I guess none of us really know what to say about what happened this week at Virginia Tech. But we feel like we ought to say something, so we do the best we can.
I’ve always felt a connection to the state of Virginia. I was born in Alexandria, grew up in Woodbridge, and went to school in Dale City for the first 13 years of my life. But then, 2 months before I turned 13 and right before I was to start the 8th grade, my family moved to North Carolina. This was, absolutely, The End Of The World As I Knew It.
I did not do a very good job of dealing with this change. To give myself credit I was only 13, and I had just left the only life I’d ever known. And, as it turned out, I had depression that went undiagnosed until I was 21.
Unfortunately the only way I knew how to deal with my misery was to take it out on everyone around me. I never hurt anyone physically, but I’m pretty sure I wounded a lot of people with my words and my attitude. I was angry. Hostile. Nasty. Judgmental. Intolerant. Self-righteous. I’d left a church school to come to a private, non-religious school, and left a more Northern culture only to find myself smack dab in the middle of all things Southern. So you’d better believe I took every opportunity I could find to look down upon all those “stupid Southern sinners” I suddenly found myself surrounded by.
Needles to say, I was not a very nice person to be around. And the people around me responded by not being very nice back.
I think things would have been A Lot worse if it hadn’t been for the people who were able to look past the fact that the only way I knew how to take care of myself and get my needs met was by being a jerk, and who chose to reach out and offer to help me.
And in light of what happened this week at VA Tech, I decided it was time for me to say thank you to all these people who made such a difference in that totally freaked out teenager’s life.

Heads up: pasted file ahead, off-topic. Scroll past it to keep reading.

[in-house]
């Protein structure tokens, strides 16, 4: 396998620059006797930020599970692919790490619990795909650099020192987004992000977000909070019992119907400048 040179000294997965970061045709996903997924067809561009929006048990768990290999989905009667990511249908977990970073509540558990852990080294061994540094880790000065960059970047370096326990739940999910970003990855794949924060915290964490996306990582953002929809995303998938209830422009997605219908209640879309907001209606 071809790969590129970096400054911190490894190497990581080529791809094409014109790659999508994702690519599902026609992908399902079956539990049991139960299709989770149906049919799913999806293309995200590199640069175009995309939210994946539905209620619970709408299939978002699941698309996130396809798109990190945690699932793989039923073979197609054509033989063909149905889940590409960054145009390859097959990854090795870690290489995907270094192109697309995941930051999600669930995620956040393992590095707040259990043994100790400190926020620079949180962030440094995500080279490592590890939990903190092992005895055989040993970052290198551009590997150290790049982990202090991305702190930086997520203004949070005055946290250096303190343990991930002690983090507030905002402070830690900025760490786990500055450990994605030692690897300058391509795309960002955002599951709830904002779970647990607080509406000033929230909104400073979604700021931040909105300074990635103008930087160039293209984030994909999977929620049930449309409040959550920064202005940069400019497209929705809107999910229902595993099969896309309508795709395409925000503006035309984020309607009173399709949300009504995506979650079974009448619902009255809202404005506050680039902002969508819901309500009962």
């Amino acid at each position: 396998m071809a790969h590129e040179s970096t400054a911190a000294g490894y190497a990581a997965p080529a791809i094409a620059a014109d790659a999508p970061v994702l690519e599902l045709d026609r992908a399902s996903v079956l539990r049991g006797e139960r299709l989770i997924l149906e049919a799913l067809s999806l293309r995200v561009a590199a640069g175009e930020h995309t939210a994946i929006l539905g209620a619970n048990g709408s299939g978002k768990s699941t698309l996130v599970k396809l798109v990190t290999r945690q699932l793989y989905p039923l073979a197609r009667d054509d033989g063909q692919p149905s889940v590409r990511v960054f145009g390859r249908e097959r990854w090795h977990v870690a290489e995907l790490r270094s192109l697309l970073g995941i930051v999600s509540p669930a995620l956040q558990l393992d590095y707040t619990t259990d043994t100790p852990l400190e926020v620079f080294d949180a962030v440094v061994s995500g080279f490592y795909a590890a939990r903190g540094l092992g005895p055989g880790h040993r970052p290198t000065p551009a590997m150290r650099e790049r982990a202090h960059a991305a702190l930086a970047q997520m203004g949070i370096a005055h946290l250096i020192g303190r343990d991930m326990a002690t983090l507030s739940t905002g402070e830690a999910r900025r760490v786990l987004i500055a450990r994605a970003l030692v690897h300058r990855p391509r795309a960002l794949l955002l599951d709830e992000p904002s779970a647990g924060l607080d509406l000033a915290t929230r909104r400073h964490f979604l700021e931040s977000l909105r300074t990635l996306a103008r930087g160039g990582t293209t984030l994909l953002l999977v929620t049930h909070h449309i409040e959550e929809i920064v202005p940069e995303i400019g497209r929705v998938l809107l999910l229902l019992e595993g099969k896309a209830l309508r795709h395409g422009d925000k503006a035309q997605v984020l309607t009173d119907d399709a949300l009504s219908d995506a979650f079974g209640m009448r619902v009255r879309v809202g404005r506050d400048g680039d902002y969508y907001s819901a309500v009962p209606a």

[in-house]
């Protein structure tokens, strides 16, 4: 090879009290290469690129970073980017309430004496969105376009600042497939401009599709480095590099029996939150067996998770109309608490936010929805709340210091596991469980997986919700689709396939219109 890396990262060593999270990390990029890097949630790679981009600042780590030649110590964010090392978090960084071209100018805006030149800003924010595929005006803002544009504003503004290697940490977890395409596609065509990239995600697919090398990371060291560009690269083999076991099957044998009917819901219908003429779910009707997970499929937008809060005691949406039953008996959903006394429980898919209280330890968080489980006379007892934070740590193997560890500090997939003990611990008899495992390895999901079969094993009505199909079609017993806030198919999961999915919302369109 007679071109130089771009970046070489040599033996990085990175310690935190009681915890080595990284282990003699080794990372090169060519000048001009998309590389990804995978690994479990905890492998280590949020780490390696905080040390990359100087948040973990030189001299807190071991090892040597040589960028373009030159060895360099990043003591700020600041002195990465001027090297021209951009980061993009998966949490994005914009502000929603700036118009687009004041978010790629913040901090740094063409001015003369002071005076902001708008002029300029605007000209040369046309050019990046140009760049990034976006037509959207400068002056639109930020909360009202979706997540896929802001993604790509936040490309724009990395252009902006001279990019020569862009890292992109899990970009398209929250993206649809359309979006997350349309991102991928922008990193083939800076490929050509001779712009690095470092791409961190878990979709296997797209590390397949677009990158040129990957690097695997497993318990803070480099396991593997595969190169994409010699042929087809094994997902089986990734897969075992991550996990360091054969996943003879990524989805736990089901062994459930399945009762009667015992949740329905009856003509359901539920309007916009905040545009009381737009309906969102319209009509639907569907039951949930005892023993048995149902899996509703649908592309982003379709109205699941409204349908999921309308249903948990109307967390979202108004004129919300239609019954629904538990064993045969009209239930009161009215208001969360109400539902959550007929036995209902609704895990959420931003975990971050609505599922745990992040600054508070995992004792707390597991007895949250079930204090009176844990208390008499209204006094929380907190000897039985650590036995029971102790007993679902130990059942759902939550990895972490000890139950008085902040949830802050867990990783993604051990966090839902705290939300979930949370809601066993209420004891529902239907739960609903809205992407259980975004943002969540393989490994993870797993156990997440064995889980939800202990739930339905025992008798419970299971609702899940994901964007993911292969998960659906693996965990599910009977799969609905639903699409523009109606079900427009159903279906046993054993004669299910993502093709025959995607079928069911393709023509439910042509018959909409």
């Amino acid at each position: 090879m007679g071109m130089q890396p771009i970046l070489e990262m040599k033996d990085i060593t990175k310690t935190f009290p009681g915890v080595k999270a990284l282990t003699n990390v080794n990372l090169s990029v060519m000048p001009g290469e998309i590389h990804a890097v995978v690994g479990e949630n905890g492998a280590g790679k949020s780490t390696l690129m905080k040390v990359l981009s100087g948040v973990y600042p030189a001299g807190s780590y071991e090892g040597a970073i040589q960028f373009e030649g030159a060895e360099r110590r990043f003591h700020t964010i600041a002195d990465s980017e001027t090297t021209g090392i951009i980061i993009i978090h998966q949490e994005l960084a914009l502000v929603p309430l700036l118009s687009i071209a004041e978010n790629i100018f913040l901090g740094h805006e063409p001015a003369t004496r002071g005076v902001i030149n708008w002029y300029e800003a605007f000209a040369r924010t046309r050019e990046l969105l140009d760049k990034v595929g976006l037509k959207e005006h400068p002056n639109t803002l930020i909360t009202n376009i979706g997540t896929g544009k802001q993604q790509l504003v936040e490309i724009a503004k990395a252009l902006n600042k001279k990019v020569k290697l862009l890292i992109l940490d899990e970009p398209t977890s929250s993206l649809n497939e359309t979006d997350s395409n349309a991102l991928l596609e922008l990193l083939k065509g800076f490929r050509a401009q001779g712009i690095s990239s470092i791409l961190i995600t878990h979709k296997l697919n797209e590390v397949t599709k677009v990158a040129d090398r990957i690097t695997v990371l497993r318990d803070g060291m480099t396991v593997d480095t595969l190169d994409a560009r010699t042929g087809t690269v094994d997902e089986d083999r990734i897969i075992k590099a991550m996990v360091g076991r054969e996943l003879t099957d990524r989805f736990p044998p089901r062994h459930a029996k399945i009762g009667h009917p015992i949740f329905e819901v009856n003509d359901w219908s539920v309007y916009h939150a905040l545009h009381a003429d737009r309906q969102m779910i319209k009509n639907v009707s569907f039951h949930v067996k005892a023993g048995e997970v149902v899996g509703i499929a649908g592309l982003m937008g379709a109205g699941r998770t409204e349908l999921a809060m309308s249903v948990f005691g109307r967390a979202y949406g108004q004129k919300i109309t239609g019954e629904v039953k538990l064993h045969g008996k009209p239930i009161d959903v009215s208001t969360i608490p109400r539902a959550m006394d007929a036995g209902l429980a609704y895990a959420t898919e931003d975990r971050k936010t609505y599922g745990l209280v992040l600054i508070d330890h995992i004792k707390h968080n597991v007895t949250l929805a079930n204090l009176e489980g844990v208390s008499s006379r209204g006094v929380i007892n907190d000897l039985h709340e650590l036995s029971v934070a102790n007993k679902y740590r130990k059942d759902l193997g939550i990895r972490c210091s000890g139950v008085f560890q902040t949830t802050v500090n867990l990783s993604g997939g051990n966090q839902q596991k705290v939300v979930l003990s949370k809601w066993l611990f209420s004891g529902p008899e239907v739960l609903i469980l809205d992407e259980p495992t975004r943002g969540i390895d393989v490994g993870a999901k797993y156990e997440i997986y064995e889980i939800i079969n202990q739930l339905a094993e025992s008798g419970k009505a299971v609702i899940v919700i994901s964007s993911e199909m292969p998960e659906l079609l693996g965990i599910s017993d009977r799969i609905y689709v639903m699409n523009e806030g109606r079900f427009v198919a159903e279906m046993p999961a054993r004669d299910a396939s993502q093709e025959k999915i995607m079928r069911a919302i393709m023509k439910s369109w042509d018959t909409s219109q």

-my friends Liz, Julie, Kacey, and Kelly, and their parents, for giving me someone to talk to and somewhere safe and friendly to go
-Robyn, who was also a new student in the 8th grade, who took the time to notice that I was not handling things well and to tell me that she thought I needed to get some help
-my teachers, Miss Minnick, Mrs. Skidmore, Mrs. Ayala, and Mrs. Perkins, who never minded when I’d drop by their classrooms and fill up their planning period with conversation
-my piano teacher, Mrs. McCain, who helped me find a creative outlet
-my youth pastors, Jimmy and Patty Wade, Tim Tinsley, and Angela Thomas
-my husband, who I met and started dating when I was 17. My husband, who truly is the best person I’ve ever known, who saw past all the crazy to the real me underneath when I couldn’t see it, and who told me that it was good. That I was good.
Thank you all for seeing. Thank you for noticing me. Thank you for reaching out and offering to help. Thank you for loving me when I was a big, giant mess. Thank you.
And to all the people to whom I was so mean, most especially my classmates from 8th -12th grade, it is time I told you that I am sorry. I’m really sorry for the way I acted. I wish I’d known how to do things better back then, but I didn’t. The only thing I can say is that I learned from my mistakes, and I know how to do things better now.
I’d like to end this post with the following blessing for anyone who may be reading this.
May you be well.
May you be happy.
May you be free from suffering.